void CPPTreeNode::InsertNode (CPPTreeNode *NewNode, 
 long insertWhere) {
 if (NewNode) {
   NewNode->Parent = this;
   ApplyToFamily (NewNode, SetRoot, (long)this->Root);
   InsertItem (NewNode, insertWhere);
   this->ReceiveMessage (this, kNodeAdded, (void *)NewNode);
 }
 }

The sixth case in ReceiveMessage is the code segment we are really interested in. This is the heart of the “redraw when necessary” technique. You will notice that it gets called whenever a node is inserted, deleted, removed, or when the node’s contents change. When you consider that operations 3 and 4 (insert parent, delete & promote children) use operations 1, 2, and 4, you can see that this bit of code gets called eventually for every one of the six operations we support on trees.

So how does this piece of code work? Well, let’s consider the case where we want to add a child to node “Two” in the tree shown below.

Figure 5. Before and After inserting a node into the tree

When InsertNode calls ReceiveMessage, lines 1-4 will cause timesCalled to be set to 1, and will prepare the tree’s port for drawing. Notice that we pass it a bogus value (1313) so that the port will not get prematurely restored when we actually draw the nodes in the tree. Lines 5 and 6 then note that the parent must be resized and may need to move. The child, recall, having just been added, is already marked as needing to be resized, moved, and drawn. Line 7 calls CalcFamilySize on the subtree whose root is “two”. CalcFamilySize will calculate all of the extents for node “five” and then modify the extents for node “two.” In the process it will set their needsResize flags to FALSE. Note that node “four” will not have its extents recalculated, since it’s needsResize flag is still FALSE.

At this point, line 8 runs algorithm ER on node “two”, causing all three nodes to have their bounds recalculated. An addition to the ER algorithm, shown below, considers each node as it comes out of the recursion.

if (!EqualRect (&OldNodeRect, &newNodeRect))
  {
   if (!EqualRect (&emptyRect, &OldNodeRect))
     EraseNode (FALSE);
    this->needsDraw = eraseKidJoins = TRUE;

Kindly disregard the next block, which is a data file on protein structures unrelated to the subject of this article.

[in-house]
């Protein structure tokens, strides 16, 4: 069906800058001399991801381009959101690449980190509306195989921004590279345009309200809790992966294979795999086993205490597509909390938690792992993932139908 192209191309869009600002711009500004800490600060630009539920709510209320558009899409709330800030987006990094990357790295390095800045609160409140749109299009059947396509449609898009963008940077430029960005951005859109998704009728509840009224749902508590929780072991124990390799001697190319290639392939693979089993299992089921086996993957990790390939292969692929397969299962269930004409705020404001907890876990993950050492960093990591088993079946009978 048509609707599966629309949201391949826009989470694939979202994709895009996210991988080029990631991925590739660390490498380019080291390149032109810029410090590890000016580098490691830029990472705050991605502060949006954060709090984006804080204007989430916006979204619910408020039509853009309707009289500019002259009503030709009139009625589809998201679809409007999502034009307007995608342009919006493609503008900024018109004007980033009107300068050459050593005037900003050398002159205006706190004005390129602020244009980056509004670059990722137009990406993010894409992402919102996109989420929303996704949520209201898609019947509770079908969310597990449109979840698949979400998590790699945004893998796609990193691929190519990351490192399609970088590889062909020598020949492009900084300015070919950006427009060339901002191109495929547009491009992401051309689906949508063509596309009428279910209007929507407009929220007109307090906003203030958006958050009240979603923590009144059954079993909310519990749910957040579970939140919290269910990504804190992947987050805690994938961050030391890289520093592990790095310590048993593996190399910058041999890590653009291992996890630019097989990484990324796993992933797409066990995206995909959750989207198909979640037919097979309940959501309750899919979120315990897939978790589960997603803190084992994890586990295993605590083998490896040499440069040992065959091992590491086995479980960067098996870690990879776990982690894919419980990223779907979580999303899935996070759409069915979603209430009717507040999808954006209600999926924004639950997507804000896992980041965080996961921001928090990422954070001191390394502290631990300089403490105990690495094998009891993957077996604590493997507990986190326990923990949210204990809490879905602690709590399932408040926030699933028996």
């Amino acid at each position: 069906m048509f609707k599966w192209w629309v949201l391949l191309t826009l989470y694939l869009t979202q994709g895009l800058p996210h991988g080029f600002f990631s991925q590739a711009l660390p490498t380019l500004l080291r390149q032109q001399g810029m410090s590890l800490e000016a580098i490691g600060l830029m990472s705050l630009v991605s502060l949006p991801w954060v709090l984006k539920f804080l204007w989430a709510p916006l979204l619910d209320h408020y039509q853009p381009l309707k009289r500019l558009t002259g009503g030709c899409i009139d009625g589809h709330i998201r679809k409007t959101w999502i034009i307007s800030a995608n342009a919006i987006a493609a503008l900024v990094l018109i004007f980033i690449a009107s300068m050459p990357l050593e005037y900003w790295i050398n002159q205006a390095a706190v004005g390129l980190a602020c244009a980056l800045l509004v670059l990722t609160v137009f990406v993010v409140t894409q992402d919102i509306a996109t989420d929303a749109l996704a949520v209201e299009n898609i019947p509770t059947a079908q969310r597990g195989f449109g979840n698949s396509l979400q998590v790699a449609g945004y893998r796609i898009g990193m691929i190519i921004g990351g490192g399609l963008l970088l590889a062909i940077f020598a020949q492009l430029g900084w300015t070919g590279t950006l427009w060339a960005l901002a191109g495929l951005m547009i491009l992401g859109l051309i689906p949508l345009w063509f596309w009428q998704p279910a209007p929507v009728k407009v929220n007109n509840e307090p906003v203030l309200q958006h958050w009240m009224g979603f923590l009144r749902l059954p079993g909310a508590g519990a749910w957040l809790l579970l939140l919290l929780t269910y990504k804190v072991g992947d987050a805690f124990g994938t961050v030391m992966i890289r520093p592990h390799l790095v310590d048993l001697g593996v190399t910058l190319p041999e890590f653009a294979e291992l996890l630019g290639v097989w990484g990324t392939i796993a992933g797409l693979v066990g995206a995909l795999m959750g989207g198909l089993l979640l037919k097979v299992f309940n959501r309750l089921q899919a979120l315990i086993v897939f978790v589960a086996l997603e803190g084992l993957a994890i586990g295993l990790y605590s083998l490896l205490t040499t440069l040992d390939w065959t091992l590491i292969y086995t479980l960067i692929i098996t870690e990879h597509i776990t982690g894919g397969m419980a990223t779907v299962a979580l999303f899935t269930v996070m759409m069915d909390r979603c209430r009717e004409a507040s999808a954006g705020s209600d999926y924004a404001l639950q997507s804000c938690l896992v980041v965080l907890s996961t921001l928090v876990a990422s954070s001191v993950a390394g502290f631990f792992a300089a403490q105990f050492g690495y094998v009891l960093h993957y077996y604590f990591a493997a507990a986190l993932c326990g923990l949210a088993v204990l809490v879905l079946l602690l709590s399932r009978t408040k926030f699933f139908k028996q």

}
else  // if the node’s children have moved, redraw it too
if (Just != kJustCenter)
  {
   if ((Orient == kBottomUp) || (Orient == kTopDown))
     {
      if (OldGChildRect.right - OldGChildRect.left != 
        newGChildRect.right - newGChildRect.left)
        this->needsDraw = eraseKidJoins = TRUE;
     }
   else
     {
      if (OldGChildRect.bottom - OldGChildRect.top != 
        newGChildRect.bottom - newGChildRect.top)
        this->needsDraw =  eraseKidJoins = TRUE;
     }
  }
if (eraseKidJoins)
  for (i = 1; i <= this->numItems; i++)
    EraseJoin (this, (CPPVisualTreeNode *)NthChild(i));

In this code segment, the node’s new node rectangle is compared to its old one. If either the node or its children have moved, the node and its join to its parent are erased, and the node is marked as needing to be redrawn. If necessary the joins between the parent and its children are then erased.

When we pop out to lines 9 and 10 of ReceiveMessage, we set needsDraw to TRUE if the node we are considering was the one to which the message was passed; this is so that even if the addition of the child did not cause the node to move, it will redraw itself and the child which was added. Line 11 then checks to see if the node moved as a result of the child being added. If it did, it will probably cause its parent to move, so line 12 passes the kNodeAdded message to that node’s parent. This process repeats itself until it reaches a node which does not move, or until it reaches the root. At each stage, the nodes which move and the lines which connect them to their children are erased by the special segment shown above.

When we finally reach the root or a nonmoving node, the recursion stops and we reach line 13. If the node needs to be drawn, line 14 draws not only that node, but the entire subtree which it is the head of. This will cause all of the nodes which have been erased and marked as needing to be drawn to draw themselves and their joins. At this point, there are no nodes in the tree which are marked as needing to be drawn. Lines 15 and 16 will then force all of the joins in the entire tree to be redrawn - admittedly this is overkill, but the cost in terms of time is practically negligible, and it makes the code much simpler.

Lines 17-25 are executed only when the tree shrinks in size, and makes sure that there are no remains of the old tree lurking about on the screen. Finally the node calls AdjustTree (I will discuss the point of this routine later). It is clear that lines 14-27 will only be executed once for each operation, since once the tree is drawn, no other nodes need to be drawn. We will then step out of the recursion until we reach the top level, where lines 29-31 will restore the drawing environment to what it was before the operation started.